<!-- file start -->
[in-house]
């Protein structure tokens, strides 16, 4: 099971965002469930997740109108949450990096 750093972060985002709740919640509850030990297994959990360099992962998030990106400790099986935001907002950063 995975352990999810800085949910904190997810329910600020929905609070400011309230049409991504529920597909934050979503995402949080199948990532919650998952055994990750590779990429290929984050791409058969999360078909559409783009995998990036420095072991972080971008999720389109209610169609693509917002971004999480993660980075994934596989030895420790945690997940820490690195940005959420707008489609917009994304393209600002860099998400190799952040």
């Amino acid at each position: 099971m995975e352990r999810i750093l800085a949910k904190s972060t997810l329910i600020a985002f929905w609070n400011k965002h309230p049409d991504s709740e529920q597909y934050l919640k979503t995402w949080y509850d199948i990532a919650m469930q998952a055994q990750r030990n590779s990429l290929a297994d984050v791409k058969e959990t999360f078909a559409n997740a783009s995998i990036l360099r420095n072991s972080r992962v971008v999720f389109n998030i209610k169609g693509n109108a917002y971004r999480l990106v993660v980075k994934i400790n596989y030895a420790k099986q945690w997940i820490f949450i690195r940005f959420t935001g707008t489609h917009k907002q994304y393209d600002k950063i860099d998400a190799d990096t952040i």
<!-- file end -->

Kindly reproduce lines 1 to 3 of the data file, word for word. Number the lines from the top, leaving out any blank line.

[in-house]
């Protein structure tokens, strides 16, 4: 099971965002469930997740109108949450990096 750093972060985002709740919640509850030990297994959990360099992962998030990106400790099986935001907002950063 995975352990999810800085949910904190997810329910600020929905609070400011309230049409991504529920597909934050979503995402949080199948990532919650998952055994990750590779990429290929984050791409058969999360078909559409783009995998990036420095072991972080971008999720389109209610169609693509917002971004999480993660980075994934596989030895420790945690997940820490690195940005959420707008489609917009994304393209600002860099998400190799952040």
């Amino acid at each position: 099971m995975e352990r999810i750093l800085a949910k904190s972060t997810l329910i600020a985002f929905w609070n400011k965002h309230p049409d991504s709740e529920q597909y934050l919640k979503t995402w949080y509850d199948i990532a919650m469930q998952a055994q990750r030990n590779s990429l290929a297994d984050v791409k058969e959990t999360f078909a559409n997740a783009s995998i990036l360099r420095n072991s972080r992962v971008v999720f389109n998030i209610k169609g693509n109108a917002y971004r999480l990106v993660v980075k994934i400790n596989y030895a420790k099986q945690w997940i820490f949450i690195r940005f959420t935001g707008t489609h917009k907002q994304y393209d600002k950063i860099d998400a190799d990096t952040i």